Motorsports powerhouse Chip Ganassi Racing withdraws from NASCAR

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After 20 years of NASCAR competition and 19 race wins in the NASCAR Cup Series, Chip Ganassi Racing will leave North America’s premier stock car division at the conclusion of the 2021 season. Ganassi’s Charlotte-based NASCAR operation will be sold to up-and-coming motorsports team Trackhouse Racing. The 63-year-old motorsports magnate Ganassi will continue to captain his teams in Indy Car, IMSA road racing, and the Extreme E off-road series out of their Indianapolis campus.

Chip Ganassi, a name synonymous with open-wheel since he began competing in the CART series in 1982, started his legacy of professional motorsports team ownership in 1988 after purchasing a piece of Patrick Racing’s open-wheel team. Two years later he formed his own team, Chip Ganassi Racing. After multiple wins, championships, and two Indy 500 victories, Ganassi expanded into NASCAR, riding the Dodge wave that washed onto Daytona Beach at the beginning of 2001. That second year in NASCAR was magic, with southern boy Sterling Marlin leading the championship points for most of the 2002 season. It came to a screeching halt, though, when Marlin suffered a season-ending injury, eliminating the team from championship contention. Despite the quick success, Ganassi’s team never won a NASCAR Championship. It did, however, win the series’ greatest race; circa 2010, in what is widely considered the pinnacle for Ganassi’s NASCAR teams, Jamie McMurray captured the Daytona 500.

UAW-Daimler Chrysler 400 X Marlin
Sterling Marlin celebrates with team owner Chip Ganassi after winning the NASCAR Winston Cup UAW-Daimler Chrysler 400, March 3, 2002. Robert Laberge/Getty Images

Stock car fanatics, rest easy. This is not some harbinger of NASCAR’s demise. Quite the opposite, really. With the Next-Gen car on the horizon, the sport’s overall health is on the upswing, and while Ganassi will withdraw at the end of this year, multiple teams are land rushing the sport. Trackhouse Racing, a Nashville-based newcomer owned by Justin Marks and pop star Pitbull, and 23XI Racing, owned by basketball legend Michael Jordan and current driver Denny Hamlin, both entered the NASCAR Cup Series at the onset of 2021. The rumor mill has Jordan’s team adding another entry in 2022. Kaulig Racing, a force in NASCAR’s lower division has also announced that they will bring two entries to NASCAR’s top tier in 2022. Charters, which guarantee teams a starting position in all of NASCAR’s points-paying races, are rumored to be trading owner’s hands at a 5-10-million-dollar price tag.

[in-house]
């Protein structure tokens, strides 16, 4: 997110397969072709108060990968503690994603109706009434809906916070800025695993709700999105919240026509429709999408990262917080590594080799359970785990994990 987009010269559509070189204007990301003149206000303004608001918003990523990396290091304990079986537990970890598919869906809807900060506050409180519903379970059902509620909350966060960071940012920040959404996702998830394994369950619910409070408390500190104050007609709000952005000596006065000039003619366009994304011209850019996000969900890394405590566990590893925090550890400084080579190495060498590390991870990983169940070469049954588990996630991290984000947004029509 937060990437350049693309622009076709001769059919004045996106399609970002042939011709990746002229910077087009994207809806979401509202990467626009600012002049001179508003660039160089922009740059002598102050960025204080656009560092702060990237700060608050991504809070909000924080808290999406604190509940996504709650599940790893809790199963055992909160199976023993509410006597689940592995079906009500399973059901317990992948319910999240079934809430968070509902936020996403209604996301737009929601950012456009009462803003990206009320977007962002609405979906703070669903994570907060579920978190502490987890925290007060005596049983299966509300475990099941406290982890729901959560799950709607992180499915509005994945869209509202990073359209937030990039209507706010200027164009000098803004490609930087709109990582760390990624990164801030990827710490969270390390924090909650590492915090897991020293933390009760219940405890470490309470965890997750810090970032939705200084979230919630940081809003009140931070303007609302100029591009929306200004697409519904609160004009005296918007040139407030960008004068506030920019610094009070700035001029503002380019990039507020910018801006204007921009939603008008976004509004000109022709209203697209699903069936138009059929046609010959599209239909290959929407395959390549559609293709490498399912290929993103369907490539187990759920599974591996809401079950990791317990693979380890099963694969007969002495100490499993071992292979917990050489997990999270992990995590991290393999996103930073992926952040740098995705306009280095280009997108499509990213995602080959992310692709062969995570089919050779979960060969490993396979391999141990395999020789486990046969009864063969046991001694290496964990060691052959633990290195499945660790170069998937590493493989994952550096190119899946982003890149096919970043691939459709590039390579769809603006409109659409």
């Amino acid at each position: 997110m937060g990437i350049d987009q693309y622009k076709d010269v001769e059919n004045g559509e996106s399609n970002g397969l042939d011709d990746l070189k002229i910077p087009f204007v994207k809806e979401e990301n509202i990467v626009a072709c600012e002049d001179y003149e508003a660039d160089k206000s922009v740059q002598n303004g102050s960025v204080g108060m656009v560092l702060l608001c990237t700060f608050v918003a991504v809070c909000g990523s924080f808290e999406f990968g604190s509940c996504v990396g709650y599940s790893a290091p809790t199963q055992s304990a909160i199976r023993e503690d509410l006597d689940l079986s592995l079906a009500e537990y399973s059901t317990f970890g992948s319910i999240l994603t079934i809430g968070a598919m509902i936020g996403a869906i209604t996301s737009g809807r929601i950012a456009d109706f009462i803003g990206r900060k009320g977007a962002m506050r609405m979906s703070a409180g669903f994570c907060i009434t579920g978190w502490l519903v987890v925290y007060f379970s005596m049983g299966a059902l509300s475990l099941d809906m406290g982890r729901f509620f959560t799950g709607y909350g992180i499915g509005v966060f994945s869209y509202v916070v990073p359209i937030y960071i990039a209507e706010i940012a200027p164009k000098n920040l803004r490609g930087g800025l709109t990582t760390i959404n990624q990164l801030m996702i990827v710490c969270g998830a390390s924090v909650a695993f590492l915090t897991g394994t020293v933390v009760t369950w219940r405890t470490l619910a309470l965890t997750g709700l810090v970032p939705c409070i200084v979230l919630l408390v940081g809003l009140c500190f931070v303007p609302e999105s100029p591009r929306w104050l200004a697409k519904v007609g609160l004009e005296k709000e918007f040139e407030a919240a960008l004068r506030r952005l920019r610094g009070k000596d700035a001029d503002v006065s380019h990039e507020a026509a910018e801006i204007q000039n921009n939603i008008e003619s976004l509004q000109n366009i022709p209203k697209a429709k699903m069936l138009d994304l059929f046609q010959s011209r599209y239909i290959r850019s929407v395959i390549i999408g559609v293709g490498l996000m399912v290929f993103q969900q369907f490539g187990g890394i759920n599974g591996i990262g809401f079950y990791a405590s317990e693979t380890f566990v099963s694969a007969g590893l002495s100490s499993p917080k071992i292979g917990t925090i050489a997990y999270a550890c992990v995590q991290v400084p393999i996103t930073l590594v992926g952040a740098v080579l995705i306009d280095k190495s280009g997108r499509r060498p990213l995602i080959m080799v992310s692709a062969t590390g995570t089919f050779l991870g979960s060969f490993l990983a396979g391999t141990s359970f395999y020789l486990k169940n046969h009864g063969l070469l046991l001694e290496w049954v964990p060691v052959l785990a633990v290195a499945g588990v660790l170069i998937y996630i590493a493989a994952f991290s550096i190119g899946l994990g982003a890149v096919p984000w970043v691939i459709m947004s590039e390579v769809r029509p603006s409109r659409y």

“I think this is a great day for NASCAR as it seems like there are so many people that are wanting to get into the sport as owners – Michael Jordan, Pitbull, Denny and plenty of others,” Ganassi told NASCAR. “They are bringing new perspective, vision and insight which is great for the sport. NASCAR has been building momentum over the last few years and I am confident that it will continue to do so.”

Chip Ganassi Bluegreen Vacations Race 2021
Chris Graythen/Getty Images

If you haven’t habitually read NASCAR headlines in 2021, Ganassi’s buyer, Trackhouse Racing may not be a familiar name. The team was synthesized by 40-year-old retired racer and entrepreneur Justin Marks. Originally a winning road racer in IMSA’s top ranks, Marks switched to stock cars in 2006, earning his only victory in NASCAR’s Xfinity Series in 2016, driving for none other than Chip Ganassi. The duo’s relationship is, perhaps, why the sale was permitted.

“As everyone knows, I care deeply for my employees so selling to someone like Justin, who is part of the CGR family, made the reality of selling much easier,” said Ganassi. “He knows our organization and the people. That gives me comfort.”

Marks is also a savvy businessman, having assumedly learned tactics from his father Michael who served as a board member for GoPro, an executive for Crocs, and an interim CEO for Tesla. In 2020, Justin Marks announced that their new Trackhouse team, would compete full-time in NASCAR’s top series. He brought on former Dale Earnhardt Inc. Vice President Ty Norris to direct the team, formed a technical alliance with Richard Childress Racing, and chose Mexican-born driver Daniel Suarez to pilot its Chevy Camaro. Armando Christian Perez, better known as Pitbull, aka Mr. Worldwide, joined the team as part-owner in the months leading up to the 2021 NASCAR season. So far, they’ve overachieved, having notched several top-10s, and nearly finding victory lane at the Bristol dirt race earlier this year.

NASCAR Bristol dirt
Cameron Neveu

The purchase of Ganassi’s NASCAR operation is a profound next-step for the burgeoning team. “This is a landmark moment for Trackhouse Racing,” Marks told NASCAR. “It is humbling to know we have secured our position in NASCAR for the next decade.” The official transfer of assets will happen immediately following NASCAR’s year-end race on November 7, 2021. The future of Ganassi’s current drivers Ross Chastain and Kurt Busch are less certain. Trackhouse has already announced that Suarez will have a seat for 2022, but his teammate is still to be determined, whether it will be Chastain, Busch, or some other driver.

Ganassi’s hell-bent-for-success attitude, experience, and blue-chip sponsors will be missed, no doubt. Fear not, the torch has been passed to a highly capable successor, and there’s no doubt that Marks, Pitbull, and the Trackhouse team may someday eclipse the high bar of Ganassi’s NASCAR success.

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